Every few years I offer a course in English prose writers, almost all of them novelists, who did their work between 1900 and roughly 1950. E. M. Forster comes early in the term, flanked by Joseph Conrad, D. H. Lawrence, and Ford Madox Ford. Although Conrad and Ford have their admirers, the majority of the class, often not the best students, choose to write about Forster. His appeal may be based in part on the films made from the novels by Merchant-Ivory and David Lean; but I suspect it is closely tied to what students hear as an appealing narrative voice, willing, at times eager, to speak over the heads of the book’s characters and address readers directly in a way that, for all its old-fashioned ring, has charm and the promise of wisdom. Lawrence scares off many by his humorless prophetic insistence in The Rainbow; Conrad and Ford, in Under Western Eyes and The Good Soldier, present extreme difficulties in their original techniques. In Forster’s A Room with a View, by contrast, both style and content seem easy: a novel about the troubles of men and women who might pass for you and me a hundred years ago.

Forster’s continuing relevance for younger readers, as well as their teacher, was only part of the reason I welcomed Frank Kermode’s short but trenchant book “concerning” him. Since the first of Kermode’s books, Romantic Image, appeared in 1959, I have read him on poets from Spenser and Milton to Yeats and Wallace Stevens, always with instruction; meanwhile his practical and theoretical engagements with fiction and with the Bible, as well as his astute commentary on literary culture wars over the past few decades, have been nothing less than invaluable. In a rather battered page I tore out of The Listener in 1970, the year Forster died, Kermode wrote of him—especially on the basis of A Passage to India—as “everyone’s contemporary.”

In 2007, Kermode was invited to deliver the Clark Lectures at Cambridge, lectures Forster had delivered in 1927. Foster’s lectures became the book Aspects of the Novel. Kermode’s lectures have now become Concerning E. M. Forster. Kermode has expanded and complicated his judgment of Forster with some of the most penetrating prose he has ever written. His book consists of the three lecture-essays, followed by what he calls a “causerie”—a “rambling” commentary or “series of discussions” about his subject. The causerie is full of good things, especially as regards Forster’s relation to his contemporaries—Henry James, Arnold Bennett, Lawrence, Ford, and a number of others. I shall focus here on a couple of salient, related points from the lectures themselves.

The first of them, “Aspects of Aspects,” makes a case for Forster’s Aspects of the Novel, a book often regarded today as homemade, sometimes arch in its tone of benign whimsy. F. R. Leavis attended the lectures and later spoke of their “intellectual nullity”; more recently, James Wood, in How Fiction Works, has called Aspects “canonical” but “imprecise.” Anyone who rereads it, as Kermode stimulated me to do, will see how unjust was Leavis’s comment on a book that, whether or not its theoretical arguments hold up or are sufficiently theoretical, may be read page by page as an illuminating, informed performance in the activity of reading novels. In his introduction, Kermode suggests that he also feels the irritation many others feel at Forster’s tone, but that the “causes of irritation may well be related to the causes for admiration.” He admits that Forster could have “looked around him more” by way of considering his contemporaries, especially Ford whose Good Soldier (1915) was there to be considered as an example of narrative ingenuity, like it or not. Forster didn’t. Certain predecessors are also absent, namely Flaubert, whose absence Kermode doesn’t mention but surely might have, given that his example lay behind so much modernist experiment in both prose and verse.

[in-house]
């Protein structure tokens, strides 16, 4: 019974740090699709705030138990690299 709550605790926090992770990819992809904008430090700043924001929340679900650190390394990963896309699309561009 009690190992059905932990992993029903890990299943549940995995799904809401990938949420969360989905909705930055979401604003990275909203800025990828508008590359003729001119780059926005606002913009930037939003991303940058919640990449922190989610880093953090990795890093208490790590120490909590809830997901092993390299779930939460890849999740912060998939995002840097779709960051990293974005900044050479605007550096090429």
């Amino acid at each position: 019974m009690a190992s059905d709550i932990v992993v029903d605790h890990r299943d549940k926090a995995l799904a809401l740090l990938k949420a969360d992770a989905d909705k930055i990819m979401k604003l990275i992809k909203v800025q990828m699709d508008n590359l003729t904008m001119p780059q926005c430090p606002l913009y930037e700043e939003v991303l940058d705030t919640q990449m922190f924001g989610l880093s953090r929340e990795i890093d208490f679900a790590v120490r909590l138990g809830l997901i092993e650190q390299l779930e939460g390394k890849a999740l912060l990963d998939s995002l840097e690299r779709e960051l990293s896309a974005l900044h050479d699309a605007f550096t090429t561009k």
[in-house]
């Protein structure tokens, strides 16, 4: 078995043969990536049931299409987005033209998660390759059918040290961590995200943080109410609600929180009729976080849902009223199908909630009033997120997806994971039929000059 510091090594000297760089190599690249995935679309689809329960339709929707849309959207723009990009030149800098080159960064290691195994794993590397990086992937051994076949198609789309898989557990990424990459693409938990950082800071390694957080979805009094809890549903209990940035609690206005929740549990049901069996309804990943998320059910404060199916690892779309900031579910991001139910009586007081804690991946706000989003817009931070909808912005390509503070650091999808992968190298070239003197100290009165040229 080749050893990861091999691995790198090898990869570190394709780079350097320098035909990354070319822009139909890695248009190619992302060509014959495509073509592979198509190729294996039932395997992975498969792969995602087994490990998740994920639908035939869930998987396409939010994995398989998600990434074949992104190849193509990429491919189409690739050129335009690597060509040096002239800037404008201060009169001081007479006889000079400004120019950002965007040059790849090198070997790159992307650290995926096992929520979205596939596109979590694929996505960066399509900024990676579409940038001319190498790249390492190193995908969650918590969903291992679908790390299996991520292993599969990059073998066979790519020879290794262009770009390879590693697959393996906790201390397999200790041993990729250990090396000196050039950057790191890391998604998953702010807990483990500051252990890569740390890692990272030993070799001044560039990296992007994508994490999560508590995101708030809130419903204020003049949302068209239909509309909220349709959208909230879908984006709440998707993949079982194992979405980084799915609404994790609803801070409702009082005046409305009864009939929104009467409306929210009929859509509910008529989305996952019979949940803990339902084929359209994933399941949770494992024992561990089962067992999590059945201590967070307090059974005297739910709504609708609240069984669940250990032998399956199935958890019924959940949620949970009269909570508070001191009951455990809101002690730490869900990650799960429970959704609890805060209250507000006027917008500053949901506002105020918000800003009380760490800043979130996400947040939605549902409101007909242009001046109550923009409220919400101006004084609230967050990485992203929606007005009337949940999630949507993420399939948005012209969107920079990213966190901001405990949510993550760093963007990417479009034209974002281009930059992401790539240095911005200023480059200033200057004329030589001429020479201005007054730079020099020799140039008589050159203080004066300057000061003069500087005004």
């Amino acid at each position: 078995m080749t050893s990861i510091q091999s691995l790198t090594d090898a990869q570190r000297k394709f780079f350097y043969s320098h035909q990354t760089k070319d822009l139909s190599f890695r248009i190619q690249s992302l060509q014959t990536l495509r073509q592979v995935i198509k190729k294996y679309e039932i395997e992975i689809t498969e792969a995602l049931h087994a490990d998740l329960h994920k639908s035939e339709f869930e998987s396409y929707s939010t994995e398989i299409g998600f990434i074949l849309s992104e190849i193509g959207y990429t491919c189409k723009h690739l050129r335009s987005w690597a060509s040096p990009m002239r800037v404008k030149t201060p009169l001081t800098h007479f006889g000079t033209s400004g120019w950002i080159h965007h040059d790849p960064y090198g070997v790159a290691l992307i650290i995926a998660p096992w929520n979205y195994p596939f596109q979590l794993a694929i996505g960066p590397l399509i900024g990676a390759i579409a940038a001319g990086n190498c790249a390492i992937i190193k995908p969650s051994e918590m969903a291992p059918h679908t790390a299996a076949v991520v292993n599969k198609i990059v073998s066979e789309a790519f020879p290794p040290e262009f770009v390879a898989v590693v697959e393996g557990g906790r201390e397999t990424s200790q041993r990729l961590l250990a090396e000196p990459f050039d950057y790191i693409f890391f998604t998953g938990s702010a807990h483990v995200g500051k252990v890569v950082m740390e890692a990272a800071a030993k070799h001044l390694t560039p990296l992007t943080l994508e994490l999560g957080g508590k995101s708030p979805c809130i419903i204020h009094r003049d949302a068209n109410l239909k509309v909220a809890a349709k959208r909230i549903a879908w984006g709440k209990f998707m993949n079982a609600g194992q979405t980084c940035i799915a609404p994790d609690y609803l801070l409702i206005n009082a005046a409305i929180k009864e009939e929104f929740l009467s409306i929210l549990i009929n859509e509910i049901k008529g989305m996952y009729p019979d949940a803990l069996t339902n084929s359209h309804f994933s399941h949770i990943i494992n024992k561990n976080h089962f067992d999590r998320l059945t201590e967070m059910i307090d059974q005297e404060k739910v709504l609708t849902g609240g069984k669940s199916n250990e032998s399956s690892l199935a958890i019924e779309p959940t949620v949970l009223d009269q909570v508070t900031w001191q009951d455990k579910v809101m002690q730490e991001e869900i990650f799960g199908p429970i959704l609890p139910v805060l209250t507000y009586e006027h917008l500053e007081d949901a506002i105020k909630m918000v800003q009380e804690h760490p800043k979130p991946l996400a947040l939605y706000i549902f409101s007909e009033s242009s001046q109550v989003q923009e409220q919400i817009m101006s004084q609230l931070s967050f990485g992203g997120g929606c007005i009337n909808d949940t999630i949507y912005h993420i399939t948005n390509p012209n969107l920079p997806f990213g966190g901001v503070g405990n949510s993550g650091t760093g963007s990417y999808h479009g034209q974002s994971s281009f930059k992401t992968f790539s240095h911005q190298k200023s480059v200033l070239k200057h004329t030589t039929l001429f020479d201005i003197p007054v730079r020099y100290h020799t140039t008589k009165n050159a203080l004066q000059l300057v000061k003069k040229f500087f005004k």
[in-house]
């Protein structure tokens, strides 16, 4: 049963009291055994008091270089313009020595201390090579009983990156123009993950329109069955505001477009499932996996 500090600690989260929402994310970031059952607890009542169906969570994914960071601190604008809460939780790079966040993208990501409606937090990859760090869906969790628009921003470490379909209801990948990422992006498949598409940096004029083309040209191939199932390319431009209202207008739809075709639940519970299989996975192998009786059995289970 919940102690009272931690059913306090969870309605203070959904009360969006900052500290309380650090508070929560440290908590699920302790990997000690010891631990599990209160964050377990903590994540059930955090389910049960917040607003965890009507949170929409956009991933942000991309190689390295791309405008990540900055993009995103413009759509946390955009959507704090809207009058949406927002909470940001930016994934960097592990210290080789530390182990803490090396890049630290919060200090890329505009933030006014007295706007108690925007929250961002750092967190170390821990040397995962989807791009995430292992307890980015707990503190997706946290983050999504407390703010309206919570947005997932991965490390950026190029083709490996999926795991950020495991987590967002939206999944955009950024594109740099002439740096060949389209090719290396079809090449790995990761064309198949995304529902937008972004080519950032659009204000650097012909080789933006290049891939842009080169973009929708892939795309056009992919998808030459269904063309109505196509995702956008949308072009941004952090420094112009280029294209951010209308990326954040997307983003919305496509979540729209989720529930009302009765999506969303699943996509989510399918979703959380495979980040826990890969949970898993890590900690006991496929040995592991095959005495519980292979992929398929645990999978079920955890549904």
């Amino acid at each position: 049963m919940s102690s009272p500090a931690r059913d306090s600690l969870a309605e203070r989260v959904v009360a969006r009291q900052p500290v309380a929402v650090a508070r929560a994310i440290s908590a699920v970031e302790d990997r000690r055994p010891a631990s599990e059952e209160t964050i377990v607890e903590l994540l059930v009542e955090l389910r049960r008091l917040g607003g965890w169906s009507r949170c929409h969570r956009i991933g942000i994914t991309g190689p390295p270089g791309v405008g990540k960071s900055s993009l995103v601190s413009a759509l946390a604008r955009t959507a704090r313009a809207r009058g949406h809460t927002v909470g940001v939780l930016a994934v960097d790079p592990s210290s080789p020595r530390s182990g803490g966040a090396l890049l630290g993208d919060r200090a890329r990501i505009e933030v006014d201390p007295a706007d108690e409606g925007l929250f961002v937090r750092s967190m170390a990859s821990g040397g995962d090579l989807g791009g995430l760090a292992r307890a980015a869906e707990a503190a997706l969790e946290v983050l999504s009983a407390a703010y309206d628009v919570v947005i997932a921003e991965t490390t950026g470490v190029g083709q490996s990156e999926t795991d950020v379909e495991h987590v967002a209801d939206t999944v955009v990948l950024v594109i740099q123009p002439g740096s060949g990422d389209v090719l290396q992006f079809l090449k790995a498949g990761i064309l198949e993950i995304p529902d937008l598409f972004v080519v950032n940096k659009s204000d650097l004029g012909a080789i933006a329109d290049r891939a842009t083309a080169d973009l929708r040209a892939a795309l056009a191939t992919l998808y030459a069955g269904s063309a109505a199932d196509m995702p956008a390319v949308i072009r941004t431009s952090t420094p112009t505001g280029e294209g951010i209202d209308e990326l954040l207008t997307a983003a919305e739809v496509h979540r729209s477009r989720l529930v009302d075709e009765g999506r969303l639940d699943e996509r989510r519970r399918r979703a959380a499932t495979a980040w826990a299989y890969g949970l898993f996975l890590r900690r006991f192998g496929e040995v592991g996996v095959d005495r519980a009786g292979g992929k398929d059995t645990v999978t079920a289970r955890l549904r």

Kermode also devotes space to what, since 1969, has been known as “narratology,” the largely French contribution to theory that has helped make Forster’s common sense “English” viewpoint seem passé. As he has done for decades, Kermode exhibits guarded respect for such advanced discourse, but is never so taken in by it that he speaks its language in order to patronize approaches such as Forster’s. Recently, in a tribute to Kermode’s writing in the London Review of Books, the literary critic Michael Wood has spoken of Kermode’s reading audience as comprising both the avant-garde (represented here by narratologists) and “the main army.” Remarks Wood appositely, “Kermode never wrote anything the main army couldn’t understand; but nor did he write anything the main army could have managed on its own.” A similar remark can be made about the availability of Aspects of the Novel, in which Forster’s audience is importantly the “main army” who couldn’t have done it on their own.